“It’s almost over.” These are the three words in which a source close to the negotiations between the PSOE and Sumar describes the state of the agreement with the government, which began behind the scenes since the morning after the election and which, according to them, is only one week old. deadline for signing. The only pending point, “the 1%,” stuck from the beginning: the reduction of the working day by law.
This was indicated by sources on both sides of the negotiating table. The Socialists were the main interested parties in the agreement being closed as soon as possible so that they could focus “only” on the agreement with the Junts. In Sumar, on the other hand, they know that more delay means more pressure, but they are not ready to jump without announcing the reduction of working hours, the internship statute, the bank tax, etc.
This Monday, precisely, will be one of the decisive days for the agreement and, above all, for the distribution of roles for each person in the new executive. For the two formations that presented themselves in the election as an almost inseparable tandem, the government program The adjustment is more complicated than the names of the ministers, where there is a consensus on each side.
“At the moment, we are in the contents. The structure of the government will be decided based on the agreement,” Ernest Urtasun, spokesman for Sumar, said this Monday. In the words of the MEP, this agreement with the government “must include (…) the reduction of working hours, deletions are more expensive, and the recognition of Palestine as a state,”, two of the major demands of Yolanda Díaz.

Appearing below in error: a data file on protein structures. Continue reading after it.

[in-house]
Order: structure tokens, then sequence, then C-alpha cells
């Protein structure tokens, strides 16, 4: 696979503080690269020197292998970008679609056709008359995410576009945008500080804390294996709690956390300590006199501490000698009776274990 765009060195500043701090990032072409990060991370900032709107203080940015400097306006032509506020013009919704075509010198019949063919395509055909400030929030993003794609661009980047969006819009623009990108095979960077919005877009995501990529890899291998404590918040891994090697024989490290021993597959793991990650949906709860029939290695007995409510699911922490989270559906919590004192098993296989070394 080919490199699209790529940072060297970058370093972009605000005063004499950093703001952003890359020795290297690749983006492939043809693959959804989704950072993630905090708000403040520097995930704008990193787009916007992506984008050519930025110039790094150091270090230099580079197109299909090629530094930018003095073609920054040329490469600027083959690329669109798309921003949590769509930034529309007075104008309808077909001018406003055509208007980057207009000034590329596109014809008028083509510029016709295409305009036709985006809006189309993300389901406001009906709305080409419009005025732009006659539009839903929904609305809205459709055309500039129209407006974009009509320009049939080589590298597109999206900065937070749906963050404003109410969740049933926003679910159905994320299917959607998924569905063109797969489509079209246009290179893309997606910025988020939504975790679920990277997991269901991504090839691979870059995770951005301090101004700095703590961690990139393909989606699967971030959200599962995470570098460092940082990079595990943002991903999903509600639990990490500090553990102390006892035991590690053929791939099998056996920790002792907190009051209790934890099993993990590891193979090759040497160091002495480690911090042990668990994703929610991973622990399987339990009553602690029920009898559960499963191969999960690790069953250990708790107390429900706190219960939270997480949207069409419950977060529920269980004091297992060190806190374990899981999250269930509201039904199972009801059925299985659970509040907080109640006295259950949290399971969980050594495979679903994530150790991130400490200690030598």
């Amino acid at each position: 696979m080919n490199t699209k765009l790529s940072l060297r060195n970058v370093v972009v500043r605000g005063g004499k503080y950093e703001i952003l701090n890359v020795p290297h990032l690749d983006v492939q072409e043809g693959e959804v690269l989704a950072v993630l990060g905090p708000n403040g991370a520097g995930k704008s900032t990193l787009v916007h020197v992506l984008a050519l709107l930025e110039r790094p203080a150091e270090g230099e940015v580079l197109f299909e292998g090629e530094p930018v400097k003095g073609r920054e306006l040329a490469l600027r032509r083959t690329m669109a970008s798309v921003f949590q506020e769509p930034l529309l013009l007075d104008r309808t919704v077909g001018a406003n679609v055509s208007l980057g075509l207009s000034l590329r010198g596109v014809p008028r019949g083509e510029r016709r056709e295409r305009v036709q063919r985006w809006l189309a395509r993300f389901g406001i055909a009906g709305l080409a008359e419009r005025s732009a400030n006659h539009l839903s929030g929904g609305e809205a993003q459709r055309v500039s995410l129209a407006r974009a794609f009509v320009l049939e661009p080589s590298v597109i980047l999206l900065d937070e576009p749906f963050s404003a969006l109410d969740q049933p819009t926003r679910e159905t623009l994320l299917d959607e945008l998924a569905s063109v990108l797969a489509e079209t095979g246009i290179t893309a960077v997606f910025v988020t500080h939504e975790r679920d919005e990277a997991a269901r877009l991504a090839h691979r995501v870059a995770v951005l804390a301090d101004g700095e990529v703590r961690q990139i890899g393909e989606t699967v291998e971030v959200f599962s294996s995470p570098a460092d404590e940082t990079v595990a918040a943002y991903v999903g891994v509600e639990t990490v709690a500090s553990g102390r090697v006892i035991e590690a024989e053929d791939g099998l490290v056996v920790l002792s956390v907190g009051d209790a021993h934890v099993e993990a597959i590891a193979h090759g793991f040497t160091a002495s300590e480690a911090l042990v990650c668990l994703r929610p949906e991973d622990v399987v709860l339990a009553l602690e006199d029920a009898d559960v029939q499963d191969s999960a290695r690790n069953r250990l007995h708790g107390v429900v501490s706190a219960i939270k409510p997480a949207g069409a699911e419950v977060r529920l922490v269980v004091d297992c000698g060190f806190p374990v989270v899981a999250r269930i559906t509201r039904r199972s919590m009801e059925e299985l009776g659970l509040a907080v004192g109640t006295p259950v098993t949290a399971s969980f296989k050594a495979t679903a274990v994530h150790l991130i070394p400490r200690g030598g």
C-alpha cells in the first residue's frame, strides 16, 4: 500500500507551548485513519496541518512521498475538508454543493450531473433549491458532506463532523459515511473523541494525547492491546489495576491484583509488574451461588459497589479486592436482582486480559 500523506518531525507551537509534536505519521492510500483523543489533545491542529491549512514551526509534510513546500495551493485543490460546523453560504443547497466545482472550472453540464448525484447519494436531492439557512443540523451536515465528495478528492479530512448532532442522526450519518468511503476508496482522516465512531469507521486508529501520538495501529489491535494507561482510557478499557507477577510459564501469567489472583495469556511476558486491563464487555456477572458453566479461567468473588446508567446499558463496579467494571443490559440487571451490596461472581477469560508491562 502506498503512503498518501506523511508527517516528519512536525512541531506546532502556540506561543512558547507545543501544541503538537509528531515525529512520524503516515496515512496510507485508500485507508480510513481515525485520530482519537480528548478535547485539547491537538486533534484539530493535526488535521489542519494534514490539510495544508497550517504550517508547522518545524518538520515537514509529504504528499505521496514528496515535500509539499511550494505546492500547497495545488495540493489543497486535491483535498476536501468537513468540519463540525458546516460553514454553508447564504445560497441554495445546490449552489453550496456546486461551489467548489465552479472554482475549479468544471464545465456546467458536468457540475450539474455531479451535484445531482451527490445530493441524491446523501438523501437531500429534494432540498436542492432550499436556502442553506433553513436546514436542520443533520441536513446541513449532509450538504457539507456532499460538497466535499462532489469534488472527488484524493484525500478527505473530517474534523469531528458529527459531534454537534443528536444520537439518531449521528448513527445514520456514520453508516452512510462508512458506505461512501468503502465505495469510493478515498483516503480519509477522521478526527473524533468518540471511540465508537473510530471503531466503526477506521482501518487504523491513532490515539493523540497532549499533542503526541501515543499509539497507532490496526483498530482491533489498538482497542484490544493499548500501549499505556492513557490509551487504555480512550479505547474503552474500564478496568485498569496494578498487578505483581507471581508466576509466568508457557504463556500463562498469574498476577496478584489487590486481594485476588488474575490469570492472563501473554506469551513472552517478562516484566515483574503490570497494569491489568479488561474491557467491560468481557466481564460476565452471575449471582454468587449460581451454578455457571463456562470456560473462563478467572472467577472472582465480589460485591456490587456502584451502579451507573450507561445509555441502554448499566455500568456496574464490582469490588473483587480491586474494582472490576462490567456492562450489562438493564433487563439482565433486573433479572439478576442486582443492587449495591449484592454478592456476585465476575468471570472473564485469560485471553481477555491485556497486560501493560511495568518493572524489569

Some of the issues that have been closed, the sources confirm, are the agreement of the Scholarship Statute (key for the Ministry of Labor), the reduction of domestic flights, the change of public transport conditions, or the reform of regional financing. Most of them signed last week.
The negotiating team of the vice president, led by Secretary of State Nacho Alvarez, has been meeting since August with the PSOE delegate, Minister Mary Jesus Montero, to close the demands of the investiture and also tie it to the general state budgets. Sources close to the conversations between the two groups detailed how, for weeks and up until a few days ago, the Finance Minister returned all of Sumar’s proposals as “crossed out red.”
“PSOE makes the excuse that Junts and PNV, because they are more conservative, will not accept such a social program, but this is a lie,” sources from Sumar’s management concluded a week ago about the agreement. Now, continuing the conversations, the same person explains that “progress is available, but the PSOE does not want to go into detail” about the working day, the bank tax, and the update and deployment of the Housing Law, which was approved at the end of the last legislature.
The problem that Yolanda Díaz finds herself in is that the PSOE, at the end of the day, knows that it can rely on 31 votes when Sumar’s unconditional supporters arrive at the time of investiture. Unlike the Unidas Podemos of Pablo Iglesias, which forced a repeat election in November 2019 and then entered the government, the vice president linked his entire campaign to the vice presidency, and now he can’t back down.
For this reason, and although October 31 is set as a deadline for closing the coalition, for Sánchez, the talks with the ERC, which sources described as “serious” but “smart,” Above all, those focused on the new Amnesty Law, the possibility of a self-determination referendum, and the keys to autonomous financing in Catalonia.